Arizona home sales propped up by investors
Valley landlords buying some houses; hedge funds and equity firms want to buy more
by Catherine Reagor - Oct. 17, 2010 12:00 AM
The Arizona Republic
Investors are dominating metropolitan Phoenix's home-buying market again.
The region's growing supply of inexpensive foreclosure homes is drawing thousands of investors, who can pay cash and close deals fast. The growing supply of renters means those investors can make money off the homes they have scooped up.
The market has drawn a diverse crowd of investors, spurring small-scale landlords to add more homes to their holdings and attracting buyers from around the world looking to get in on a down market.
It also has quietly attracted investment firms that are buying huge quantities of houses in a strategy aimed at reaping big profits from today's low prices. Big investors are showing so much interest that some observers say lenders may soon start selling foreclosure homes in bulk batches, an unprece- dented tactic in metro Phoenix where the homes have always been sold in small groups or one at a time.
Whether the investor-buying trend of the past few months continues at this pace in the Phoenix area depends in some part on the foreclosure moratoriums announced in the past few weeks by a handful of the nation's biggest lenders. So far, many Valley real-estate agents and investors aren't seeing a drop in supply of fore- closure homes for sale or problems finalizing sales on lender-owned homes.
In the past, too many investors hurt Phoenix's housing market. Speculators were blamed for driving up home prices during the area's housing boom of 2004-06.
But now many traditional buyers, who would purchase a single home and live in it, won't buy because of concerns about another dip in home prices or can't because of bad credit.
So market experts say investors are welcome these days; without them, even fewer homes would sell. That would drive home prices down further and likely trigger even more foreclosures.
Investors are behind nearly 40 percent of all Phoenix-area home sales now, according to indus- try estimates, up from about 25 percent in January.
During the next year, Fannie Mae, Freddie Mac and other big lenders are expected to unload tens of thousands of additional foreclosure homes in metro Phoenix, meaning more low-priced properties ready for investors.
Foreclosure homes taken back by lenders are known as REOs, "real estate owned." It's a banking-industry term that has now become a buzzword among buyers and sellers in Phoenix's real-estate market.
"REO inventories have been climbing quickly, up 70 percent since early May," said Mike Orr, publisher of the "Cromford Report," a daily online analysis of metro Phoenix home sales and foreclosures.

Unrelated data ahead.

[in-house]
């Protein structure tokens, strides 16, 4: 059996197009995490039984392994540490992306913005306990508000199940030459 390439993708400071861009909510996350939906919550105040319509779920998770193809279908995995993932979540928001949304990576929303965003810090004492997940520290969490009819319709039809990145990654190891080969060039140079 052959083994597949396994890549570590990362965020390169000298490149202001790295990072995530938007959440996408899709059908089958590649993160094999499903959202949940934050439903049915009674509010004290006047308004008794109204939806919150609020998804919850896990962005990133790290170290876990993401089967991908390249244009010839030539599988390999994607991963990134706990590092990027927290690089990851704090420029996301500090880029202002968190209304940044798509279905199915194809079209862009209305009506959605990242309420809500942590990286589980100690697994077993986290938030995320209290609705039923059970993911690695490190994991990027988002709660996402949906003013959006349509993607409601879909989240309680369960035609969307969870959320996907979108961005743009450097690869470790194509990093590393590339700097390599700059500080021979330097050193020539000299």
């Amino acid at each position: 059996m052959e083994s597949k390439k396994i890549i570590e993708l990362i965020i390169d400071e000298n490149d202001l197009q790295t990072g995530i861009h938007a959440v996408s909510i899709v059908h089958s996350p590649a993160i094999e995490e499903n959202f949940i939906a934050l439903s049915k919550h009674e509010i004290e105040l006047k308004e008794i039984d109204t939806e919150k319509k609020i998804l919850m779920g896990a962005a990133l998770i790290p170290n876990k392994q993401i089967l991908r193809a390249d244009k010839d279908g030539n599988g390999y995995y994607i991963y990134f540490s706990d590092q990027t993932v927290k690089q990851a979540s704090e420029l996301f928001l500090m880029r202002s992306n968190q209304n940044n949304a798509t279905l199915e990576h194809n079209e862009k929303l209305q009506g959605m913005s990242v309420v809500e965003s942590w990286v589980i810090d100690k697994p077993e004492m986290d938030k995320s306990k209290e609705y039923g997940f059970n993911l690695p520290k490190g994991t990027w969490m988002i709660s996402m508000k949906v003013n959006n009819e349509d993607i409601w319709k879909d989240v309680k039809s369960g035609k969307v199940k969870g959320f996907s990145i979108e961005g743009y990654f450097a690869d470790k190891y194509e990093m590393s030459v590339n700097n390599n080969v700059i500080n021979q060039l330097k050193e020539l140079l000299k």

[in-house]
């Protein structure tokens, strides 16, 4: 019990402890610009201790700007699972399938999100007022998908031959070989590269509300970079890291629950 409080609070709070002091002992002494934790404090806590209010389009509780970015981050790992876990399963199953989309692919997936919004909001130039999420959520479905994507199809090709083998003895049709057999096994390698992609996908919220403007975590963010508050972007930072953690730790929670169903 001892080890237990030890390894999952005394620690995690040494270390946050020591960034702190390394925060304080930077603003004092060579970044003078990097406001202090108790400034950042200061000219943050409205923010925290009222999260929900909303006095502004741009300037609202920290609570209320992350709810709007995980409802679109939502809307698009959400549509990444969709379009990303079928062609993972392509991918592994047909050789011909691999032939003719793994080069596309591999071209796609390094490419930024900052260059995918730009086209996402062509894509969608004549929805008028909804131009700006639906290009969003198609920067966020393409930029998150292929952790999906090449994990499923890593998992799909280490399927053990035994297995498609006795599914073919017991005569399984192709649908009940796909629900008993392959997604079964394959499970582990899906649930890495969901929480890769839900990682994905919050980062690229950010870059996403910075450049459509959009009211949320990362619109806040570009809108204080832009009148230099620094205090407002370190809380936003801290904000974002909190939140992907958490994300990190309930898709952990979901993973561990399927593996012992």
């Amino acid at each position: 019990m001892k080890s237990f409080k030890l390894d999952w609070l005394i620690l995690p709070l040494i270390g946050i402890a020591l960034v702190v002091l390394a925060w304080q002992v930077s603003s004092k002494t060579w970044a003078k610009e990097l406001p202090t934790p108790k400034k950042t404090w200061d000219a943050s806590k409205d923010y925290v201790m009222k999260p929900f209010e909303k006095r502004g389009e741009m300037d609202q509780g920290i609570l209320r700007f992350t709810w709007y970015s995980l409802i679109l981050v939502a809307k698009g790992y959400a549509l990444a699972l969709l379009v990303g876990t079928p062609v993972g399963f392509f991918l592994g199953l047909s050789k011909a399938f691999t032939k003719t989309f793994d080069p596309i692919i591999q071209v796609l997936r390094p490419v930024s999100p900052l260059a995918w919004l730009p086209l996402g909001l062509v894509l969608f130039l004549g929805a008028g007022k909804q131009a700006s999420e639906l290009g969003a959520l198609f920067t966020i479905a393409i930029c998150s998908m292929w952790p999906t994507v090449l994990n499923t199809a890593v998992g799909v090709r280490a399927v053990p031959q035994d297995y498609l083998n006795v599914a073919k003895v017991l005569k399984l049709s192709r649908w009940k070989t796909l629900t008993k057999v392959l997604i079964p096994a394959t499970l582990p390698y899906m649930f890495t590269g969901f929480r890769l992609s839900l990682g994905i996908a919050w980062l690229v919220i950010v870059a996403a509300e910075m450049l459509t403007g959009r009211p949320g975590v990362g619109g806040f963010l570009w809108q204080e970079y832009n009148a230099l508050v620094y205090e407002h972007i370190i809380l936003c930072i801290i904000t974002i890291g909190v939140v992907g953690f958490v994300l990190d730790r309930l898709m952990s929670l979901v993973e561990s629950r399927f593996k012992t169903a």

"If investors were not active in this market, the situation would be dramatically worse," he said. "Prices would be very much lower, and blighted properties would be deteriorating instead of getting fixed up and resold."
All investors are looking for the best return on their money, whether that means keeping a home as a rental or trying to resell it for a profit. But the huge number of purchases means investors will shape neighborhoods and the resale housing market for years to come.
Julie and Mike Bieganski have bought 10 Phoenix foreclosure homes in the past 15 months.
The couple have lived in the Valley for several years and know the neighborhoods where they are buying. The Bieganskis' strategy is to pay cash for bargain-priced homes in central Phoenix that they can spend less than $20,000 to fix up for renters. Julie is a real-estate agent and finds the homes and renters; Mike handles most of the renovations.
"It's all cash deals now. But if you buy a home for $65,000 and rent it out for $850 to $900, that's a much better return than you would get on your money with a bank," Julie said. "To rent our homes fast, we can list them below current rental rates. With so many displaced people, the rental market will be excellent for years to come."
The Bieganskis already have a renter lined up for their latest foreclosure home, which they closed on less than two weeks ago.
The couple are looking for more to buy.
Julie found a low-priced, lender-owned home in northeast Phoenix last week and was going to make an offer but was unsure if the foreclosure moratoriums would stop or slow a sale.
"I asked the Realtor who has the listing what may happen, and she said everything seems to be fine," Julie said. "There was already another offer on the home. I really think if the folks left the house willingly and let the house go into foreclosure, it shouldn't be a problem to buy it from the lender. There are so many vacant homes out there."